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Clacking while turning and accelerating, but CV boots intact

I have a 2012 Honda Odyssey with about 60k miles. If I make a sharp turn, either left or right, and hit the accelerator, there is a distinct clacking noise that is only there while I’m applying gas and only if the wheel is most of the way over. This seems to indicate one or two worn CV joints, but I had the suspension inspected and both CV boots are intact and not leaking and they didn’t see any other problems. Is it possible for a CV joint or axle to become worn out without the boot leaking? I’ve owned the vehicle for a year and it has the well-known Odyssey creaking strut syndrome, but this clacking sound only started up in the last few weeks.

Yes, the CV joint could have been poorly manufactured and fail early without the boot being broken. Or this could be normal wear, CV joints do wear.

Did you check the wheel bearings?

Don’t forget there are 4 CV joints in a FWD car.

Just because the CV joint boot is intact, doesn’t mean the problem isn’t with a CV joint.

To find out, the vehicle would be raised at it’s normal ride height.

Then grab each half shaft and shake it to see if there’s any slop in the outer CV joint.

This doesn’t work if you allow the suspension to hang.


Yep. If the boot tears, you get dirt in the joint and the joint fails faster. But the joint will still fail over time whether the boot is torn or not. You should be able to easily tell which side it is on from the location of the noise. No need to replace axles at the same time unless you want to pre-empt the eventual repair.

Do you hear this at low speeds too? Like when turning sharply in a parking lot or turning right or left after stopping at a stop sign? If so that is a classic outer cv joint symptom. As posted above, a boot failure usually predicts a joint failure. But it doesn’t always predate one. The joint can still fail with the boot fully intact.

When that occurs it is usually either that you’ve hit a pothole at some point, which put a knick in a bearing race or maybe damaged one of the ball bearings; or that the cv grease that was initially packed in against the ball bearings has been thrown out from where it is supposed to be, and now it is residing in the boot area, where it does no good keep the joint lubricated.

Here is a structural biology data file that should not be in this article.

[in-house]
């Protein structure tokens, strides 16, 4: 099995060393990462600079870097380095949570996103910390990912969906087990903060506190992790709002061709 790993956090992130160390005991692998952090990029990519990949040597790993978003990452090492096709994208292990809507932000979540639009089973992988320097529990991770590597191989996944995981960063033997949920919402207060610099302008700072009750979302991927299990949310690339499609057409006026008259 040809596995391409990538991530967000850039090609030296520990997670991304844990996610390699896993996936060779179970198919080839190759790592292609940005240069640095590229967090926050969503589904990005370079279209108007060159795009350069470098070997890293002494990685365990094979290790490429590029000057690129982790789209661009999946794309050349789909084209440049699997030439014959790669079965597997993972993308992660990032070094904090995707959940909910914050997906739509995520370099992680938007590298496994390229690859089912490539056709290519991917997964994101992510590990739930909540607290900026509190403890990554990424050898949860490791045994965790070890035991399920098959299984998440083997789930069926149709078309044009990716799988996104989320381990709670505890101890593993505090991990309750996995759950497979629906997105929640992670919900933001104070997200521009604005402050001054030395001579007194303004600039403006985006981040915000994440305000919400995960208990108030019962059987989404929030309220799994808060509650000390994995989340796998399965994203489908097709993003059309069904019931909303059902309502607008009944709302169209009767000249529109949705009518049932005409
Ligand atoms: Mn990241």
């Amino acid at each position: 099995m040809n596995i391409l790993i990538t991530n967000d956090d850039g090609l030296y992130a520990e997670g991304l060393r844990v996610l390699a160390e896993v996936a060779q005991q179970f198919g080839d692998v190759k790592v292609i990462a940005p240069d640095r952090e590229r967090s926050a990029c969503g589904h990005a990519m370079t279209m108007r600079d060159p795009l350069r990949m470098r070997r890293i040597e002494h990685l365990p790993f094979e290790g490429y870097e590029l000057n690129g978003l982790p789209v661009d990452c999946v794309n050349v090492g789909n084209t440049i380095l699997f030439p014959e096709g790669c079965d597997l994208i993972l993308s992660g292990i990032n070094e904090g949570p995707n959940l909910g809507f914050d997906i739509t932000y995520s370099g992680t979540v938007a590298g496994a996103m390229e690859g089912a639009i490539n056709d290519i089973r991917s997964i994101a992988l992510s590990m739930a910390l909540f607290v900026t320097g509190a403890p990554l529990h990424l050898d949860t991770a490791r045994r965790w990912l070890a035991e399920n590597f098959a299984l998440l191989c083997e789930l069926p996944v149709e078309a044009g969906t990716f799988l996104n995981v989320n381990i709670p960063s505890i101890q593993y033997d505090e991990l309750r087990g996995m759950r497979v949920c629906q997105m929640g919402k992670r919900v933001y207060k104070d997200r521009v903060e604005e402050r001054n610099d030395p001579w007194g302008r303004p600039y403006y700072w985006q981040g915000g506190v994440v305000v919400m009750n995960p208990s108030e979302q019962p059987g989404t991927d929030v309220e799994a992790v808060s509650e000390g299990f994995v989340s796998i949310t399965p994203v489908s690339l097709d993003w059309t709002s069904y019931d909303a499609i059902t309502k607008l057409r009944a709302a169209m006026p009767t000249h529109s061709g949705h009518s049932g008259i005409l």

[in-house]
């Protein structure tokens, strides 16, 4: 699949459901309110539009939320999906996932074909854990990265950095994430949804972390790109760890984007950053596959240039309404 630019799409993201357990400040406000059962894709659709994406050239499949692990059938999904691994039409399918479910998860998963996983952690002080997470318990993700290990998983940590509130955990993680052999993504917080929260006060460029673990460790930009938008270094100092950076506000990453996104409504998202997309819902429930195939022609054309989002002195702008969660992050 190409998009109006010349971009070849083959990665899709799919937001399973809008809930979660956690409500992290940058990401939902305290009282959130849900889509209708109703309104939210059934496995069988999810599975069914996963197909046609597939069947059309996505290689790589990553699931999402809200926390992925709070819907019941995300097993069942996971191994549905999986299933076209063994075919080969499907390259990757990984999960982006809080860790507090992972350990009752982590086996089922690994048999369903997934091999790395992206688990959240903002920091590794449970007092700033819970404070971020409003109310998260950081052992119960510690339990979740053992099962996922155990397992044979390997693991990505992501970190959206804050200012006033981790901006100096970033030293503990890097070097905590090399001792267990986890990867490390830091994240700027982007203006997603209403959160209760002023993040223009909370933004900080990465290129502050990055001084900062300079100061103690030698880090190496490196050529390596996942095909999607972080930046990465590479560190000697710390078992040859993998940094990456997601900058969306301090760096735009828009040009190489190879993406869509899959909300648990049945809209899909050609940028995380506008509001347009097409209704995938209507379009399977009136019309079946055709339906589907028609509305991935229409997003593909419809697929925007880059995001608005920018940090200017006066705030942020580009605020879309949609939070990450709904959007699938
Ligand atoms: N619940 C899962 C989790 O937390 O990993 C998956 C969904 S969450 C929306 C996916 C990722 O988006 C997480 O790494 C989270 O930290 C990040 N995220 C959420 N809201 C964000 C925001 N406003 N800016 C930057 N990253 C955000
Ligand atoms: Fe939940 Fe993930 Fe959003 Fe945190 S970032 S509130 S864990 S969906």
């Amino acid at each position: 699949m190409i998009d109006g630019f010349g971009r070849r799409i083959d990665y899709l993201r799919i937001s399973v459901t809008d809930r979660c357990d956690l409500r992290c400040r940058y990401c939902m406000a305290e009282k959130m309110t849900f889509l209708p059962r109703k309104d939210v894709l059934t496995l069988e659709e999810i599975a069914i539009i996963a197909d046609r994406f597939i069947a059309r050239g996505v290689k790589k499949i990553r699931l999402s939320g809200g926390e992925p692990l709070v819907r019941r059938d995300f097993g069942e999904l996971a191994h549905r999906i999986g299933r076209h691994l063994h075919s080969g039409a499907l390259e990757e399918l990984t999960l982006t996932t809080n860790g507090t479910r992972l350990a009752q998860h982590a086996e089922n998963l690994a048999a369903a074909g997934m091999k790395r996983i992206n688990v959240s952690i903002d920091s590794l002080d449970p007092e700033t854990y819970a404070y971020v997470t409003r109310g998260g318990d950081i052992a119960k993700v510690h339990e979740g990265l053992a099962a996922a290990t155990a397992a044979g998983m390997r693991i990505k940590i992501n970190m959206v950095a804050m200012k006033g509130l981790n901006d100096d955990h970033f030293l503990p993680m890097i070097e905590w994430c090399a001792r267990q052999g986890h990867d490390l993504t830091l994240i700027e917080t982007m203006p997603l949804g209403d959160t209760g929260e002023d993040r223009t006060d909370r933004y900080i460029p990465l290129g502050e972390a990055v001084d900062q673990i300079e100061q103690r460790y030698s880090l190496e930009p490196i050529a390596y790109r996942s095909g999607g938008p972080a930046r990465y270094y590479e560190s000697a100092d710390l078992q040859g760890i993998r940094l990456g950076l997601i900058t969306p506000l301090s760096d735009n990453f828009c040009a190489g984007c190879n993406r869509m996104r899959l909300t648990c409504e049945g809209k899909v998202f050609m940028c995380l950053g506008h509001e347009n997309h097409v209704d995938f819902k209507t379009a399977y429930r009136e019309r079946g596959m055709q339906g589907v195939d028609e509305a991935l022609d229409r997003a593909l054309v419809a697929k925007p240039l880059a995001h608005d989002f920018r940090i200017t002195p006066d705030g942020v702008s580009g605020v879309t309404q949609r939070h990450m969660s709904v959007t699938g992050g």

CV joints are normally wearing items and require periodic servicing if you expect them to continue working trouble free. It used to be – for example, my late 70’s VW Rabbit – the manufacturers recommended routine CV servicing at 30K or 60K miles intervals. That meant the shop would pull back the boot, clean out the old grease, and pack new in. Usually they’d do that on the work bench by removing the shaft from the car first. These days that kind of procedure is too time consuming (i.e. too costly to the owner) for routine maintenance, and so now they just replace the entire half shaft when a symptom appears, and they don’t bother w/routine servicing of the cv joints. So if you do have a cv joint problem, not a big deal. It’s like a fan belt that has worn out, no worries, totally expected happen eventually, so just replace it.

Bearings wear as they operate, even if their protective boots stay intact. It’s a fact of life.

The way your outer CV joints work is sort of like a ball inside a socket, except there are slots in both and little balls fitted into the slots. The design goal is to allow the joint to bend (articulate) while still allowing the axle to transmit its torque (turning force) all the way to the hub. As you turn, the ball rotates in the socket and the torque is transmitted laterally through the little balls in the slots. It’s a lot of force to deal with, and the balls wear.